Nowadays, seeing a silly picture of a person is hardly unusual. Showing personality is a good thing. Social customs weren’t quite the same in 18th-century France, when Joseph Ducreux painted this self-portrait. An official court painter, he was known for refined… More»

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Posted in Art, Art & Archives, Education, J. Paul Getty Museum, Sculpture and Decorative Arts

Question of the Week: Is It Better for a Leader to Be Loved, or Feared?

Bust of Emperor Caracalla, Bartolomeo Cavaceppi, Italian, Rome, about 1750–70. Marble, 28 in. high

Question of the Week is a series inspired by our Masterpiece of the Week tours, offered daily at 4:00 p.m. Featuring an open and upbeat discussion among visitors and gallery teachers, the tours feature a new object and pose a… More»

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Posted in Art, Art & Archives, Paintings

In Need of a Géricault “Fix”

Portrait Study for The Raft of the Medusa, Théodore Géricault, 1818–19

Even though it’s been more than a decade, I remember it as though it were yesterday. Like so many art history students, I made my first pilgrimage to the Louvre—tantamount to mecca for an art nerd like me—to feast my… More»

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      thegetty:

      GAME OF THRONES: SEASON 6, EPISODE 2

      Winter is coming. All men must die. And Game of Thrones is back! Stay tuned each week as we unpack Sunday’s episodes through masterpieces.

      Winter is coming indeed! A snowy forecast has just been resurrected thanks to a please-touch-me-and-cut-my-hair lady in red. The epic line “I drink and I know things” provides especially good wisdom for how to tame two dragons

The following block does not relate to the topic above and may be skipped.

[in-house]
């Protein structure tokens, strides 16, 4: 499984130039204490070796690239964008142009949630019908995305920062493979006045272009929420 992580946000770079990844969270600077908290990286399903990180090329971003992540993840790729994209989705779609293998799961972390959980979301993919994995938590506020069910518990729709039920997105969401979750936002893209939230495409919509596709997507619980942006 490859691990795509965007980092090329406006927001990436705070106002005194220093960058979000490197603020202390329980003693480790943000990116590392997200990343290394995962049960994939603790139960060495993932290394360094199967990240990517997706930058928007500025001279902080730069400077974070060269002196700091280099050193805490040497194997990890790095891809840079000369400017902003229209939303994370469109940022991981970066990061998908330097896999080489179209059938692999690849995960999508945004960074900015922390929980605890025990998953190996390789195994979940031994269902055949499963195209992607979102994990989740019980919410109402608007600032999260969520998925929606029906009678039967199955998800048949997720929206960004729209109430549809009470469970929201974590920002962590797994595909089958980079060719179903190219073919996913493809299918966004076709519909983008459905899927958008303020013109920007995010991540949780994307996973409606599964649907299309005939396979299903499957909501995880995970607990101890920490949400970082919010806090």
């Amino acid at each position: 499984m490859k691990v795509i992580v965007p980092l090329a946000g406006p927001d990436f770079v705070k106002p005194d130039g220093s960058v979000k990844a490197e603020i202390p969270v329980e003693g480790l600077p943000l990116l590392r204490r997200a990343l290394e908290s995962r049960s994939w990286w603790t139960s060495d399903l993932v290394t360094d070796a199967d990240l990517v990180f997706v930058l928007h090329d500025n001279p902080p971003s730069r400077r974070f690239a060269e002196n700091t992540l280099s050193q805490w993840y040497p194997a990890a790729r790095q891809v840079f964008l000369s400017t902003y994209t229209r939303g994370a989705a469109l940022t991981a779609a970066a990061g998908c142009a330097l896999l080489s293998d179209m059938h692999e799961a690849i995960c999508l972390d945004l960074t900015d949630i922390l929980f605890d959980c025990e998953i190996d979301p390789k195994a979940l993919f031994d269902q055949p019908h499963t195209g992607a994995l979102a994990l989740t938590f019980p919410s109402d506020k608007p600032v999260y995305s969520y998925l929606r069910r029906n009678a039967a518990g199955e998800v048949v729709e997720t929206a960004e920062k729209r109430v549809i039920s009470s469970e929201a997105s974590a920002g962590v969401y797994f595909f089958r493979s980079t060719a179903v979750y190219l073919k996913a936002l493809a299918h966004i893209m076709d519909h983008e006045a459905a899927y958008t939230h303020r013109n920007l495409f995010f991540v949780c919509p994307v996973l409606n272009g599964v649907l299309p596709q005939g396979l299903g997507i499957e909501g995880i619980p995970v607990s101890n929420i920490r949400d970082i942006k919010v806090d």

Several characters went at it this week: a soldier and a friar exchanged heated remarks in the presence of an armed peace mob, a girl with no name and another not-so-kind girl went stick to stick, a crow and a giant went crossbow to stone wall, a first-born son stabbed his father, starving hounds and a new mother went canines to flesh, and two brothers duked it out on a swinging bridge (one fell). Plus, the three-eyed raven (who sits in a tree) taught a forgotten character how to look into the past.


      To make our Game of Thrones posts more international, we’ll feature an image from our Global Middle Ages exhibition and pick “wildcard” images from other collections around the world.

      This week’s pick from the Getty’s Traversing the Globe exhibition comes from @lacma (because we love dragons). The wildcard images were selected from the British Museum (more dragons), the Morgan Library (giants!), and the Museo del Prado (hounds).

      Dive deeper with featurettes connecting the making of medieval manuscripts to the making of fantasy TV. 

      image

      #DesigningGoT - Live Stream May 4 at 7 PM PST

      Michele Clapton, costume designer for the first five seasons of Game of Thrones, joins Deborah Landis, director of the Copley Center for Costume Design at UCLA, and Bryan C. Keene, assistant curator of manuscripts at the Getty, to discuss the series’ medieval aesthetic and the visual sources for her designs.

      Tune in to the live stream here.

      05/04/16